Top 10 Symptoms of a Clogged Catalytic Converter

Symptoms of Clogged Catalytic Converter

You can imagine what will happen when the catalytic converter is bad. The car will release a lot of unburnt pollutants, and exhaust gasses will get trapped in the combustion chamber.

There are chances that the catalytic converter will heat up due to reduced flow in the exhaust system; this can cause overheating under your vehicle, slow down your engine’s performance, and reduce acceleration.

But how will you know when your catalytic converter gets clogged? It’s simple. Check for the smell of Sulfur in your exhaust system, overheated engine, or loss of power in your vehicle. These are common symptoms of a clogged catalytic converter.

Let’s go through some of these signs and how to figure them out.

Symptoms of a Clogged Catalytic Converter

1. Loss of Engine Power

If you notice that your engine doesn’t release enough power when you hit the pedals, there are chances that you have a clogged catalytic.

When your catalytic converter clogs, exhaust gasses will get stored in your vehicle’s system. This will increase exhaust pressure which will, in turn, reduce the performance of your engine.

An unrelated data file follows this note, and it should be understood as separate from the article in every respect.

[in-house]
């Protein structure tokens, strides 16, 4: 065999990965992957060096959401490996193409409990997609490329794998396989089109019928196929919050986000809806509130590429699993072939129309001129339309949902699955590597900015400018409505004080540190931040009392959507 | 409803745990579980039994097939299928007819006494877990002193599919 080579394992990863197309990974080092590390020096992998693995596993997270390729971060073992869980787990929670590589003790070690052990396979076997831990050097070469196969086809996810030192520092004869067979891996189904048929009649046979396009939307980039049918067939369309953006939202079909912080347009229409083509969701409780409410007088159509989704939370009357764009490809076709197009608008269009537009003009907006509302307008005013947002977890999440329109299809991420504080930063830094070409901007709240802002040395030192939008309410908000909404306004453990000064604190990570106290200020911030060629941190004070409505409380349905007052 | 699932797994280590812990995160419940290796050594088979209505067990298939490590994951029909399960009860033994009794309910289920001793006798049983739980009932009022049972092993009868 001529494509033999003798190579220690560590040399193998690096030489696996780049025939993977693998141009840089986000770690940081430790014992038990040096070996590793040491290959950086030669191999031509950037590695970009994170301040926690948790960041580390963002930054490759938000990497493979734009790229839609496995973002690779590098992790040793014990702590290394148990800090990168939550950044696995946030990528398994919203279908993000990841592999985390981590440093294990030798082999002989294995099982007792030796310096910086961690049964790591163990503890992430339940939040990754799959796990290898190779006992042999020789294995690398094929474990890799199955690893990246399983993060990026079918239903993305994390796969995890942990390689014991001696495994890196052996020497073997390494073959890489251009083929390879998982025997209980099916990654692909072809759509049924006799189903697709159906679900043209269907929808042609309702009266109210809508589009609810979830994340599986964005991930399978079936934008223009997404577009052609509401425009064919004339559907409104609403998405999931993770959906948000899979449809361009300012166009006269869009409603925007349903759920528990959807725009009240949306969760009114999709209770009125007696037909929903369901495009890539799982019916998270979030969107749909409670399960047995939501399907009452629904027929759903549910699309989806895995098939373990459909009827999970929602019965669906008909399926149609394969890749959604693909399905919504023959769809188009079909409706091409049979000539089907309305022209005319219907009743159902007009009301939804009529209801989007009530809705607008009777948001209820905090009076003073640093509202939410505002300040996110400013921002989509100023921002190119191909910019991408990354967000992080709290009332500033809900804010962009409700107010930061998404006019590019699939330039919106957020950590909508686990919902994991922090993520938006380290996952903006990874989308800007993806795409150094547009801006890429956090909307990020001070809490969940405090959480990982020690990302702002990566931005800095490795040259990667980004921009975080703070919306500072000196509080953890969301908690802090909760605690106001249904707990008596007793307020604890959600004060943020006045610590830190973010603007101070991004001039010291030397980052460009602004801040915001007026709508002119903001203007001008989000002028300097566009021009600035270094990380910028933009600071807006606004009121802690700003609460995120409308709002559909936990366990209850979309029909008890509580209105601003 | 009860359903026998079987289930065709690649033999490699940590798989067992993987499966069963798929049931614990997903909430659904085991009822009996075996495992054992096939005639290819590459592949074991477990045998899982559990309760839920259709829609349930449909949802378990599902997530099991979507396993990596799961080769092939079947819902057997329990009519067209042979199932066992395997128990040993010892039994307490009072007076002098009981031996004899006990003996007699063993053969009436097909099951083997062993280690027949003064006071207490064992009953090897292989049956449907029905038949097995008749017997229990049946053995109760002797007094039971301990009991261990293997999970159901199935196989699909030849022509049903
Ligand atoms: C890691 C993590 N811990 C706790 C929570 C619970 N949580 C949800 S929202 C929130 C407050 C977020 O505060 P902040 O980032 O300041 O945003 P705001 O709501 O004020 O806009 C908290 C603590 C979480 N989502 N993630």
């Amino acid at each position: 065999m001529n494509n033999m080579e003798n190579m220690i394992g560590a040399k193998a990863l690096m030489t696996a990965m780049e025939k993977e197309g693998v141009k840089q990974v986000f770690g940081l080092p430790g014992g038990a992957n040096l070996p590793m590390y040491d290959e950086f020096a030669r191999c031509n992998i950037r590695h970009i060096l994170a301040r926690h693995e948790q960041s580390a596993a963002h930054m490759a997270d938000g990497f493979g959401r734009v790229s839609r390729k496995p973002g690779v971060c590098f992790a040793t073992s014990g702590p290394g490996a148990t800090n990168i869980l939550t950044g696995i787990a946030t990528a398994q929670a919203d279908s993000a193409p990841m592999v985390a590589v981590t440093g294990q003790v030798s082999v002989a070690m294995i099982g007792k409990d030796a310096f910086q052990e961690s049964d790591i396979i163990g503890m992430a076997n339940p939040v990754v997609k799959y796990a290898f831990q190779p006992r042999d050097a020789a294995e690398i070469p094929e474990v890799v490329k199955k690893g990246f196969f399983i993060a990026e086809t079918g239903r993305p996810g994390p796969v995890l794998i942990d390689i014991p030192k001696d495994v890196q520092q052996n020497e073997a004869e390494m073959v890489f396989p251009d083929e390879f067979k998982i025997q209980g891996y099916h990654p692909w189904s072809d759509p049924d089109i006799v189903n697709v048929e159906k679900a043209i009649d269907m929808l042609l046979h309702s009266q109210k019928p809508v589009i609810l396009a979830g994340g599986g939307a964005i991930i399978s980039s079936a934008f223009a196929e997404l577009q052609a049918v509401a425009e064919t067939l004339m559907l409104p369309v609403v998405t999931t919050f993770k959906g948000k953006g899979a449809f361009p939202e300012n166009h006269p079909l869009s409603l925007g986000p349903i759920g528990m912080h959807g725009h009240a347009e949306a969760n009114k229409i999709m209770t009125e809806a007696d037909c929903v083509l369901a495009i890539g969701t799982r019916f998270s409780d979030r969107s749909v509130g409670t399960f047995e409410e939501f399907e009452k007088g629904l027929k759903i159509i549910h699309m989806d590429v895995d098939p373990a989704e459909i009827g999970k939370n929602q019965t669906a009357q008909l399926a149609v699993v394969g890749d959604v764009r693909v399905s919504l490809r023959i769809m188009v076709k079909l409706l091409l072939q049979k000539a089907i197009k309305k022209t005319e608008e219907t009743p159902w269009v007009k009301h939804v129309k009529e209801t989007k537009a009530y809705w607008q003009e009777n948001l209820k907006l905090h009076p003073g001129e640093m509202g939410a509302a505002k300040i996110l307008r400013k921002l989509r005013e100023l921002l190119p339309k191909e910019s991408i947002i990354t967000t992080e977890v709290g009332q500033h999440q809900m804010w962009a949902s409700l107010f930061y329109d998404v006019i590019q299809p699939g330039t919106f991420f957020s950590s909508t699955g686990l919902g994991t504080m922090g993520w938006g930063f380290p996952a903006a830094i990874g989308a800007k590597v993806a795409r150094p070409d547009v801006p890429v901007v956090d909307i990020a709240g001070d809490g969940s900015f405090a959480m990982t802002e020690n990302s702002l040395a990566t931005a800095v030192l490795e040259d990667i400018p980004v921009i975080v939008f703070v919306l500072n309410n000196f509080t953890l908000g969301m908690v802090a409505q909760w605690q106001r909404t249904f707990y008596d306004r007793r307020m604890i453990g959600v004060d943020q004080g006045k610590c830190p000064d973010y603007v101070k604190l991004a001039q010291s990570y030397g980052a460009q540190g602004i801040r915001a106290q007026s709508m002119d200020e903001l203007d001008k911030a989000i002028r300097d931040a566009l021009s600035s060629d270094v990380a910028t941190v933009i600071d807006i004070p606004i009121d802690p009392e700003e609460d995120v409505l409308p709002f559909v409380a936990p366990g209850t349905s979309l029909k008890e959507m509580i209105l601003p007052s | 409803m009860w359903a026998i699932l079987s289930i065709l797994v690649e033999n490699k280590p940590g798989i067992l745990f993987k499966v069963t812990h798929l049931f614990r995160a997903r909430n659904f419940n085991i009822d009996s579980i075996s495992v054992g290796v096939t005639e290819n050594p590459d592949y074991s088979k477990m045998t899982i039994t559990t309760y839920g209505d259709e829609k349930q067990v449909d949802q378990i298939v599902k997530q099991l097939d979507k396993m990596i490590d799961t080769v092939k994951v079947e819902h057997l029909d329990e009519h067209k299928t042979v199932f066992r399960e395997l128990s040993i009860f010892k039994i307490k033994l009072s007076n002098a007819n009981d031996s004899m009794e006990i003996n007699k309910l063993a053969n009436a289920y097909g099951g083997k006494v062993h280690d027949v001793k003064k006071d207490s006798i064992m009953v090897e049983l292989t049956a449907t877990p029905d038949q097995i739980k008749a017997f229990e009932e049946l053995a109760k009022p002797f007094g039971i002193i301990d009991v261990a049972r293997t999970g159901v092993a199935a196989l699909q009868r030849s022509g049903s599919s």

A clogged catalytic converter will cause a loss of engine power when you are trying to accelerate or climb a hill. Here’s how a clogged catalytic converter causes loss of engine power.

Most cars with diesel and gas engines use the otto 4-cycle engine operation. One of the otto 4-cycle engine operations entails that the engine generates/consumes power with the exhaust stroke. This process involves the pushing out of gasses through the exhaust system after each power stroke.

Forcing out the gasses of the exhaust system consumes some power generated through the process of burning fuel. The restriction of these gasses makes the engine require more power to function.

This will cause your car to use too much power to push out the gasses from the exhaust system, which leaves little or no power to drive the car.

2. Smell of Sulfur

The smell of Sulphur is a good indicator that you have a clogged catalytic converter. A clogged catalytic converter smells like sulfur or rotten eggs.

This is because a clogged catalytic converter causes the exhaust system to release harmful pollutants that weren’t converted.

Sulfur gas is one of the harmful gasses emitted from the system. Naturally, your car produces toxic gasses like hydrogen sulfide after each combustion process. It is the work of the catalytic converter to make these gasses less harmful before they are released from the tailpipe.

When the catalytic converter is bad or clogged, these gasses are released but with airflow restriction. If you notice some unpleasant smell coming from your tailpipe, you should check your catalytic converter.

3. Overheating Engine

A clogged catalytic converter prevents the free flow of exhaust emissions out of your car’s system. This ends up increasing the buildup of pressure and heat in your car’s engine.